THE cruise industry makes half of its $40 billion in the Caribbean, Digicel makes over $3.5 billion off its Caribbean Pan America investments, the Caribbean airline industry share is about 7% (+/-$50 billion) of $720 billion. The banking industry, the oil industry, refineries, Caribbean international resort chain partners is an average $45 billion industry.
As for the educational product, students who go off to study, an estimated sixty to eighty percent never come back.
Finally, looking at the GDP of the major BRICS nations will also give us an indication of what it takes to be within the top echelon of global leaders — Brazil (GDP 1.796 trillion USD in 2016), Russia (1.283 trillion USD in 2016), India (2.264 trillion USD in 2016), China (11.2 trillion USD in 2016), and South Africa (94.8 billion USD in 2016).
Starting a discussion on the subject of the Caribbean becoming an independent nation of islands brings a subject up that has been on the minds of the region and the world for many years. The main question that everyone wants an answer to is why has the Caribbean not united as yet, or what is causing the Caribbean to continue to stagnate and never fulfill a clearly-observed and obvious fact?
Multinationals, developed nations, international investment agencies, professionals, retirees, and migrating persons and families are all very active within the Caribbean region for many years now. Another very serious statistic is the fact that a large percentage of Caribbean citizens leave the Caribbean to further their studies in multiple developed nations and never return — the brain drain syndrome. Finally, essential to consider is the fact that many have voiced that there is no convincing regional vision that exists that can show a path forward giving the Caribbean nations and international partners a clear perspective as to its future intentions.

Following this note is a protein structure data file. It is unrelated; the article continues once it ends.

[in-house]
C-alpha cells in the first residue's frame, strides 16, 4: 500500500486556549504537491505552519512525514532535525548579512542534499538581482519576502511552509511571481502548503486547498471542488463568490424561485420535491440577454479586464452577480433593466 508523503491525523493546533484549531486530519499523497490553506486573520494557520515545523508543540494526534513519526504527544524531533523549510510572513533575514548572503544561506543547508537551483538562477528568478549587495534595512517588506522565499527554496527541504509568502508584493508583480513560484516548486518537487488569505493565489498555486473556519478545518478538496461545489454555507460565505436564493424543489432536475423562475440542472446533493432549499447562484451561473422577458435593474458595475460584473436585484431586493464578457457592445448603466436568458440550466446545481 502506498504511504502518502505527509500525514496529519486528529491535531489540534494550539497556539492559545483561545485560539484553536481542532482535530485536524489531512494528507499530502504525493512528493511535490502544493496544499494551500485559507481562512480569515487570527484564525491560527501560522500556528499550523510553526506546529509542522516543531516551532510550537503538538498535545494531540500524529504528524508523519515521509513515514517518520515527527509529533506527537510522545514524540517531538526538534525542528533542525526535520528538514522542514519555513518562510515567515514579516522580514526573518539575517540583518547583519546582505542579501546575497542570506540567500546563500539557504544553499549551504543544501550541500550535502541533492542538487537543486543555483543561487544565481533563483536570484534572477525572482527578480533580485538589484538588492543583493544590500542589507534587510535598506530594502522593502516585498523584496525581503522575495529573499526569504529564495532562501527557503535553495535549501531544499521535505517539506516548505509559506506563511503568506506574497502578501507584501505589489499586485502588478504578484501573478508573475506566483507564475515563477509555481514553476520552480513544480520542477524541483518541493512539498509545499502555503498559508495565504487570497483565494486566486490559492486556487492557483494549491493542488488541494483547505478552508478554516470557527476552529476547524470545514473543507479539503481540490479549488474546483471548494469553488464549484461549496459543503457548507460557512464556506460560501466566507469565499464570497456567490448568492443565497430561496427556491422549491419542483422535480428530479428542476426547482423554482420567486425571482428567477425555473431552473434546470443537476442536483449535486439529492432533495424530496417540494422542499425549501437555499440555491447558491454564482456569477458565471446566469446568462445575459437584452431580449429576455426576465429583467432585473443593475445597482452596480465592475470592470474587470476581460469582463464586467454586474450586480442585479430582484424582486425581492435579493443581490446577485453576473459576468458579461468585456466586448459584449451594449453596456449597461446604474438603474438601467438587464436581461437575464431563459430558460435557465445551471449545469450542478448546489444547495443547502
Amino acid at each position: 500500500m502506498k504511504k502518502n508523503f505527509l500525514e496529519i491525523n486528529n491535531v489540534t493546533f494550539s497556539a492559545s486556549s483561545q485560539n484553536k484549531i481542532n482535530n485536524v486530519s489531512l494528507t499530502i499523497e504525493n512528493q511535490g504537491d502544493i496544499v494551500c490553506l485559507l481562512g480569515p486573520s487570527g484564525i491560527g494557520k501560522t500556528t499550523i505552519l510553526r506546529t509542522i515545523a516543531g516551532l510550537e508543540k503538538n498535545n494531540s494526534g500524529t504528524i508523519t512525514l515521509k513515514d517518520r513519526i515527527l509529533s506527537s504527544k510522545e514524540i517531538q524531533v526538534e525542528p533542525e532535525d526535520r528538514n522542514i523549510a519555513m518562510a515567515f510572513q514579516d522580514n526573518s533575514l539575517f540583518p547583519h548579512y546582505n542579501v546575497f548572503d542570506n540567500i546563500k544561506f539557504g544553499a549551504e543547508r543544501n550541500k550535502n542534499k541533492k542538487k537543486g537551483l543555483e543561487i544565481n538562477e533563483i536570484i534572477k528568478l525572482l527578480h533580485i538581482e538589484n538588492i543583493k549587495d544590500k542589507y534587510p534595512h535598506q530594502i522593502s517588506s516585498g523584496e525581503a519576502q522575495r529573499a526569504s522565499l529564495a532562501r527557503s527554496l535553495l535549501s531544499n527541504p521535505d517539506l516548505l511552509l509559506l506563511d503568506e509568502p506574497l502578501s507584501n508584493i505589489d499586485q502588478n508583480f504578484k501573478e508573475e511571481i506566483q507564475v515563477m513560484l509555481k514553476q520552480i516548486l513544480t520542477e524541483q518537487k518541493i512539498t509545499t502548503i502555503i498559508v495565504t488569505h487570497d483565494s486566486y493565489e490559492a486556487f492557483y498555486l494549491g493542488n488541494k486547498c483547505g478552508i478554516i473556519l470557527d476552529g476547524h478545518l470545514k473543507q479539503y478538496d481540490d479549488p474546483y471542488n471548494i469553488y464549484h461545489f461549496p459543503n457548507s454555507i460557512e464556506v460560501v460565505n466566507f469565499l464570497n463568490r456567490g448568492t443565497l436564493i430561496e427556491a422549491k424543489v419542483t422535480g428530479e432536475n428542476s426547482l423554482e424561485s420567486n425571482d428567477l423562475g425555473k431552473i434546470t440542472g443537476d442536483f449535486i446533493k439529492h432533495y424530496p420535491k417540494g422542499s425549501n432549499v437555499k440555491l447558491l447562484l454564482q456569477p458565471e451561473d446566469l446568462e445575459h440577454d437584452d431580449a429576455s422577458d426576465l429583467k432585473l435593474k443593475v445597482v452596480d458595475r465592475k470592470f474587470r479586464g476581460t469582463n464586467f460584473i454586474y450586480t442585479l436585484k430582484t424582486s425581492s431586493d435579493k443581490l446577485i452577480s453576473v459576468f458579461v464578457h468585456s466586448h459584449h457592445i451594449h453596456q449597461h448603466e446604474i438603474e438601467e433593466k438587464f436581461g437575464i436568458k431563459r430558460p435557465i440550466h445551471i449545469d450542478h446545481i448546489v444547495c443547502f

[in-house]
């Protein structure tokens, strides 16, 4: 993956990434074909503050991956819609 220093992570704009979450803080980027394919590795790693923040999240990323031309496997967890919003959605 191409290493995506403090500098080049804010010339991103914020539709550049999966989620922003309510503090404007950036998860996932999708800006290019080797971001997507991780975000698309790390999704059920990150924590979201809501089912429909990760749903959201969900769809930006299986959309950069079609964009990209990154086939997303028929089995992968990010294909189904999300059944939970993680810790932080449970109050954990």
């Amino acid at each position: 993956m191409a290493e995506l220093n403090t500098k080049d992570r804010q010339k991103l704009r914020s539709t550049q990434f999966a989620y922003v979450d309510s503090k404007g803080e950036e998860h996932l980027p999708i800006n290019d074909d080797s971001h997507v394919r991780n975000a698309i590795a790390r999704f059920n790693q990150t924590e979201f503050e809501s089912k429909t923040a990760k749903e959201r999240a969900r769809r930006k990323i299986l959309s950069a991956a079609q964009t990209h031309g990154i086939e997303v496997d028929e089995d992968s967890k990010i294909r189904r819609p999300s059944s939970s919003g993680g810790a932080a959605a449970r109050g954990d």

What is the way forward? Should the Caribbean consider the path of the global giants by considering appealing to the criteria that is needed to become a BRICS nation by becoming a developing or newly-industrialized country, which must have large, fast-growing economies and significant influence on regional and global affairs and must be a member of the G-20? Or should the Caribbean nation of islands go with its natural mega-regional multi-levelled social, cultural, environmental, and economic dynamic?
Another path that can be travelled is for the Caribbean to continue the way it has been going and simply go with what ever wind of change the world comes up with, like the chaff that fades away, and allow those inventions, projections, developments etc. to come and pass through our Caribbean showers, whatever sticks – and/or whatever does not work disappears and is never to be seen again.
Using this moment to recount the many failed and successful initiatives that have passed through and are still active in the Caribbean is not the intention of this article, but what is essential is that we recognize that condition and agree or disagree as to what we as a Caribbean nation of islands want to do going forward.
Like giants casting their proverbial shadow, so are the many and multiple agents of multinationals, global development entities and organizations that are standing on the parameter of the Caribbean mega-region. Some questions come to mind. What does the Caribbean need to do to encourage strategic island and regional growth, regional innovation and entrepreneurship? What will it take to have leaders of the nations of the Caribbean sit together and explore the opportunities that they can exploit by being a united region? Finally, when will the Caribbean nation of islands hoist its flag of identity to the world, by no longer adhering to the many misrepresentations and philosophical distractions of the Caribbean’s true social and cultural belonging?
Without a solid foundation to start from, the Caribbean, as a whole, will be continually a loosed region or nation – a nation divided cannot stand. It is time for the Caribbean nation of island leaders to assemble and define their corporate foundation so that the coming generations of great Caribbean leaders, PhD recipients, innovators, entrepreneurs, and Pulitzer Prize winners will know why and what they are building.